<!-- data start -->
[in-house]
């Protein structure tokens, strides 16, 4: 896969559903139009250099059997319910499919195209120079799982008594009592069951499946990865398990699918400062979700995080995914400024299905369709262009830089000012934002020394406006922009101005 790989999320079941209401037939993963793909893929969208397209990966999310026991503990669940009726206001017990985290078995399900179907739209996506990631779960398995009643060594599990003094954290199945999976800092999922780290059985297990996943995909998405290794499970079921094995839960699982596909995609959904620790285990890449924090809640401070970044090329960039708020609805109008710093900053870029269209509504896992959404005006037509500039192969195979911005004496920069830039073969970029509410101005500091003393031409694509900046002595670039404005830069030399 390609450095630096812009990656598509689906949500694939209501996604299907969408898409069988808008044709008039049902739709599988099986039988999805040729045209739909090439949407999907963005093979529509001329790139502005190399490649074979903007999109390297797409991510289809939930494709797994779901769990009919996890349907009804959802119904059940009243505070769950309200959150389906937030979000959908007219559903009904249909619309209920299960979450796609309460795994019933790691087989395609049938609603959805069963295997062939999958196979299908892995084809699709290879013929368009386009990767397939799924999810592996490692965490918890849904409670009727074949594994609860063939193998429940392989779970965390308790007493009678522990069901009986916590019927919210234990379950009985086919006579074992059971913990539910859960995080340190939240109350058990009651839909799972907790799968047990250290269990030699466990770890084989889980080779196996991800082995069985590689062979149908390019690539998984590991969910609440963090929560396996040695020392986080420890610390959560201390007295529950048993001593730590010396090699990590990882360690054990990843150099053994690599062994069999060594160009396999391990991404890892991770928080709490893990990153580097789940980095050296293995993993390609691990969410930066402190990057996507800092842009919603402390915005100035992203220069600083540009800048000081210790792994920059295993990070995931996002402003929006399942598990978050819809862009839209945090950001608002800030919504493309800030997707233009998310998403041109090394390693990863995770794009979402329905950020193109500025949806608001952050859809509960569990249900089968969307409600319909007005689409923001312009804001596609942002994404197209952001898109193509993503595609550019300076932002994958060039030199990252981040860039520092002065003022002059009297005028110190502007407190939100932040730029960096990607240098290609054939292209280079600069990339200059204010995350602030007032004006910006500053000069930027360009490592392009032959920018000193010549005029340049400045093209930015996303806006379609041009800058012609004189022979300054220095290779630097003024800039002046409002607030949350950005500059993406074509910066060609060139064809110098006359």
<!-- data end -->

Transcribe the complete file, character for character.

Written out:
[in-house]
């Protein structure tokens, strides 16, 4: 896969559903139009250099059997319910499919195209120079799982008594009592069951499946990865398990699918400062979700995080995914400024299905369709262009830089000012934002020394406006922009101005 790989999320079941209401037939993963793909893929969208397209990966999310026991503990669940009726206001017990985290078995399900179907739209996506990631779960398995009643060594599990003094954290199945999976800092999922780290059985297990996943995909998405290794499970079921094995839960699982596909995609959904620790285990890449924090809640401070970044090329960039708020609805109008710093900053870029269209509504896992959404005006037509500039192969195979911005004496920069830039073969970029509410101005500091003393031409694509900046002595670039404005830069030399 390609450095630096812009990656598509689906949500694939209501996604299907969408898409069988808008044709008039049902739709599988099986039988999805040729045209739909090439949407999907963005093979529509001329790139502005190399490649074979903007999109390297797409991510289809939930494709797994779901769990009919996890349907009804959802119904059940009243505070769950309200959150389906937030979000959908007219559903009904249909619309209920299960979450796609309460795994019933790691087989395609049938609603959805069963295997062939999958196979299908892995084809699709290879013929368009386009990767397939799924999810592996490692965490918890849904409670009727074949594994609860063939193998429940392989779970965390308790007493009678522990069901009986916590019927919210234990379950009985086919006579074992059971913990539910859960995080340190939240109350058990009651839909799972907790799968047990250290269990030699466990770890084989889980080779196996991800082995069985590689062979149908390019690539998984590991969910609440963090929560396996040695020392986080420890610390959560201390007295529950048993001593730590010396090699990590990882360690054990990843150099053994690599062994069999060594160009396999391990991404890892991770928080709490893990990153580097789940980095050296293995993993390609691990969410930066402190990057996507800092842009919603402390915005100035992203220069600083540009800048000081210790792994920059295993990070995931996002402003929006399942598990978050819809862009839209945090950001608002800030919504493309800030997707233009998310998403041109090394390693990863995770794009979402329905950020193109500025949806608001952050859809509960569990249900089968969307409600319909007005689409923001312009804001596609942002994404197209952001898109193509993503595609550019300076932002994958060039030199990252981040860039520092002065003022002059009297005028110190502007407190939100932040730029960096990607240098290609054939292209280079600069990339200059204010995350602030007032004006910006500053000069930027360009490592392009032959920018000193010549005029340049400045093209930015996303806006379609041009800058012609004189022979300054220095290779630097003024800039002046409002607030949350950005500059993406074509910066060609060139064809110098006359």